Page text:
The next question comes from Carlo Santarelli with Deutsche Bank. Please go ahead.
Steve, it seems as though, if you just look at simplistically, OpEx, second half is fairly stable. I think your implied OpEx in the fourth quarter for the Vegas locals business was up marginally.
Do you feel like this is a level where it kind of plateaus, and this is more or less the go-forward base? Or are there other amenities that perhaps could drive that if it's inflation or just kind of new amenities that could have revenue coming along with them from here?
I think from a new amenities perspective, if we go back to the June of last year, we -- unlike I think most of our competitors, we opened up all of our amenities with the exception of the buffet. So a lot of those fixed costs have already been embedded in there. So now we're looking at an incremental volume should be an incremental positive to margin.
From an inflation perspective, I think Joe kind of mentioned this. We're experiencing the same tight labor market that everyone else is experiencing. So we're experiencing wage inflation just like everyone else. I think the team is doing an exceptional job, manage that labor and managing the hours there. So that's why we effectively, from a payroll perspective, were flat quarter-over-quarter.
And then we talked a little bit from -- in Joe's question about managing COGS and particularly in the food and beverage. And the team has done a great job strategically challenging the menu pricing and raising prices where we can.
And if you look at the amenities, as Steve mentioned, there's no additional amenities that we're going to reopen that aren't open yet. From a volume standpoint, food and beverage is very healthy. Bowling is very healthy.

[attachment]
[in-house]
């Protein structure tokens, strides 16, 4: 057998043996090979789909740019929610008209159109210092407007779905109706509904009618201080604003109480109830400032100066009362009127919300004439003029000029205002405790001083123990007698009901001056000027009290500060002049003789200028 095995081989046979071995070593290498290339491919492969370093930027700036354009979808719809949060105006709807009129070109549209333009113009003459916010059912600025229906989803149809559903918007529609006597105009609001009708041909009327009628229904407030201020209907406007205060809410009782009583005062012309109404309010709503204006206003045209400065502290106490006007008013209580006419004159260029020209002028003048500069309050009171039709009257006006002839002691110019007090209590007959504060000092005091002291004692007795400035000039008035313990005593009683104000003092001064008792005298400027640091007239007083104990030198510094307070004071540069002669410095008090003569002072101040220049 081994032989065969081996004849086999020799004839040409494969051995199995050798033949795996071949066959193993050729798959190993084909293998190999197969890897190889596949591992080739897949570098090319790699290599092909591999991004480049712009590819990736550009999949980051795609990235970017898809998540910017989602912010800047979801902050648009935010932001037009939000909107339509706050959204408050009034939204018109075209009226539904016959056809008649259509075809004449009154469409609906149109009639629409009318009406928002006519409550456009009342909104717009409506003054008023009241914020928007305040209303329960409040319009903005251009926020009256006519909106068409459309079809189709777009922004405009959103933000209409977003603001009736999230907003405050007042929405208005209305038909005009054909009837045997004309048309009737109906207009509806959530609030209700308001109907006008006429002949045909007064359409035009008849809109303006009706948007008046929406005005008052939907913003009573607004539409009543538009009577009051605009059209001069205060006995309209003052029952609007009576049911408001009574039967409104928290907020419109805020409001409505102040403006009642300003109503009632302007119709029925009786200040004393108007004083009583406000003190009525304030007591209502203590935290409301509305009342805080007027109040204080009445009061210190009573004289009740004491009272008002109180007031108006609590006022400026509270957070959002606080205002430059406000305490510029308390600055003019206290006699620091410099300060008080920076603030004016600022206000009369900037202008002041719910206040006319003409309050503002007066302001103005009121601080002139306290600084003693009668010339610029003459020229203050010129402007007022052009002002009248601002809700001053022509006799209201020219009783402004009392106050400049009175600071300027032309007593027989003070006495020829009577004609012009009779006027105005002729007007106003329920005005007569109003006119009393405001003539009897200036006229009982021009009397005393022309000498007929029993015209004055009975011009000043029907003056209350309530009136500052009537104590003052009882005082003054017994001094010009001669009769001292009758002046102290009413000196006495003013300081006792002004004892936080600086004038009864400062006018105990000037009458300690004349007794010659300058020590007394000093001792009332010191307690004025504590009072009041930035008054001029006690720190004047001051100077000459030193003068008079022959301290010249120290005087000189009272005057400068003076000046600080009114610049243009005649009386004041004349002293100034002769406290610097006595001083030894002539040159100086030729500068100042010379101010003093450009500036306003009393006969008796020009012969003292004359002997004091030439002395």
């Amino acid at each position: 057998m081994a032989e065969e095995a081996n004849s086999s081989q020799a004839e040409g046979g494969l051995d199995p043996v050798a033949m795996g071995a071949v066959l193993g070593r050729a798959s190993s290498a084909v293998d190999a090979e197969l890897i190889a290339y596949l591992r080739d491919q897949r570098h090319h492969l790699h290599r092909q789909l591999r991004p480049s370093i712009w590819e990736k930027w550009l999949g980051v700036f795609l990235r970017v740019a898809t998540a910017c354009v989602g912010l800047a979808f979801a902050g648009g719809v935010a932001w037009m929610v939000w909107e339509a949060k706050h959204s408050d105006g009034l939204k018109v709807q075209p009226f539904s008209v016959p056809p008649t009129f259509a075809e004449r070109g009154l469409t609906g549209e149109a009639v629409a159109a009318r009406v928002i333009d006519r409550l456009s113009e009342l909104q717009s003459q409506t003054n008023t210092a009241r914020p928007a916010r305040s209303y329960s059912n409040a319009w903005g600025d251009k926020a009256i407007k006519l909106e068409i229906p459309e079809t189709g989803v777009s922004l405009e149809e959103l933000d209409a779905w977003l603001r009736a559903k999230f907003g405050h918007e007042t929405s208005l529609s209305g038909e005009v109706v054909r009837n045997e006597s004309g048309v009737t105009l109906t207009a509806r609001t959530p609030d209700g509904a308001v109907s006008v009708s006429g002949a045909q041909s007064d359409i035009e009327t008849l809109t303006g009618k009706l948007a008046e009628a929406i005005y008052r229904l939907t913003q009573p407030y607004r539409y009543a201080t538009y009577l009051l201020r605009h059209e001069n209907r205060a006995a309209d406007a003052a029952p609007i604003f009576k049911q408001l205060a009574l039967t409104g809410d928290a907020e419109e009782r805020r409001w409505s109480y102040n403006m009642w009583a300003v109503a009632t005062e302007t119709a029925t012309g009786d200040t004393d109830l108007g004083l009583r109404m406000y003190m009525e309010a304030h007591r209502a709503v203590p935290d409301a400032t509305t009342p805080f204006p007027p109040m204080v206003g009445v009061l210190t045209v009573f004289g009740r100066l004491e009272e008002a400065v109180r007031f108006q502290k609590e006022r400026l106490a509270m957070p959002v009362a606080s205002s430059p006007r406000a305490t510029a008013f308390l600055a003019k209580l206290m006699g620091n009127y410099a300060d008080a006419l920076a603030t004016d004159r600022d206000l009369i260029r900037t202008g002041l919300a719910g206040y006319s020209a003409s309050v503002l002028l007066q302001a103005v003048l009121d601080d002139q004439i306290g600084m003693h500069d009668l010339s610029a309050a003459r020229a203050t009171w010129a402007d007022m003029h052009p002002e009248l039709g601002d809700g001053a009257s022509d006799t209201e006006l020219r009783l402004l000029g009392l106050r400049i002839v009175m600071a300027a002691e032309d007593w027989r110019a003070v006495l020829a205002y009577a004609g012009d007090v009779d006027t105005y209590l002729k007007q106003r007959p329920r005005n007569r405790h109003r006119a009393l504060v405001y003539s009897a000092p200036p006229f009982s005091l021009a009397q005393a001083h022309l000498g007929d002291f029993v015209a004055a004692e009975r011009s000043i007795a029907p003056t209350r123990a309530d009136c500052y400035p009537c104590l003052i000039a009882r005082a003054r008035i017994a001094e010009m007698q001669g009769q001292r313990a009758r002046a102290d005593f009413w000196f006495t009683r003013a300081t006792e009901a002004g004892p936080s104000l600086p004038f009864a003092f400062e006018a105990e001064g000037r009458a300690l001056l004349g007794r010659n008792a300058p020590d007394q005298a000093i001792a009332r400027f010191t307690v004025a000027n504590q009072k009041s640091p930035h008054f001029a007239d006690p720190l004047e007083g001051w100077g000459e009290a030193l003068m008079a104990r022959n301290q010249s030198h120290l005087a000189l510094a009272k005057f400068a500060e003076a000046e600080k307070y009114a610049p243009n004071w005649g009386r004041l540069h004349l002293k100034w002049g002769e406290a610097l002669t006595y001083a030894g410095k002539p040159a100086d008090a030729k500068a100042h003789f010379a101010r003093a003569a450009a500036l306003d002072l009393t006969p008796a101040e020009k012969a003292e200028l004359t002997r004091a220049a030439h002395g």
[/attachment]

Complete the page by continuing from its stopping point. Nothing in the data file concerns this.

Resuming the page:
The only area that has not returned to pre-COVID levels is movies. And I think traffic is about 50% of what it was in 2019. And there's room in hotel, but I think the theatre obviously is driven a lot by just product not having as much product being released. So…
Makes sense. And then I know this is kind of a tough one to answer, and seasonality has been something that's been fleeting during the last 2 years. But I believe, historically, if you're just looking at kind of locals revenue, 1Q tends to be maybe 2%, 3% stronger than 4Q over time.
And Steve, just given your comment about some of the stuff, obviously, with the variance in the latter half of December, is that seasonality something that you expect to kind of return to more normalized ebbs and flows as we move into 2022?
Again, we have no crystal ball, right? I think you touched on it. I mean, there's still -- the government restriction is still in place. We still have -- the variant is still affecting some visitation. But yes, as we -- as that normalizes, we expect the return of seasonality to take hold. We expect our older demographic to come back no different than they did in past cycles with pandemic.
The next question comes from Shaun Kelley with Bank of America. Please go ahead.
Steve, you brought up a couple of times the mask mandate and not holding you back and also the older demographic. I'm just wondering if you could you go a little bit of a layer deeper, whether it's visitation down from kind of either pre-COVID levels or even from what you saw last quarter or just kind of the broader behavior pattern?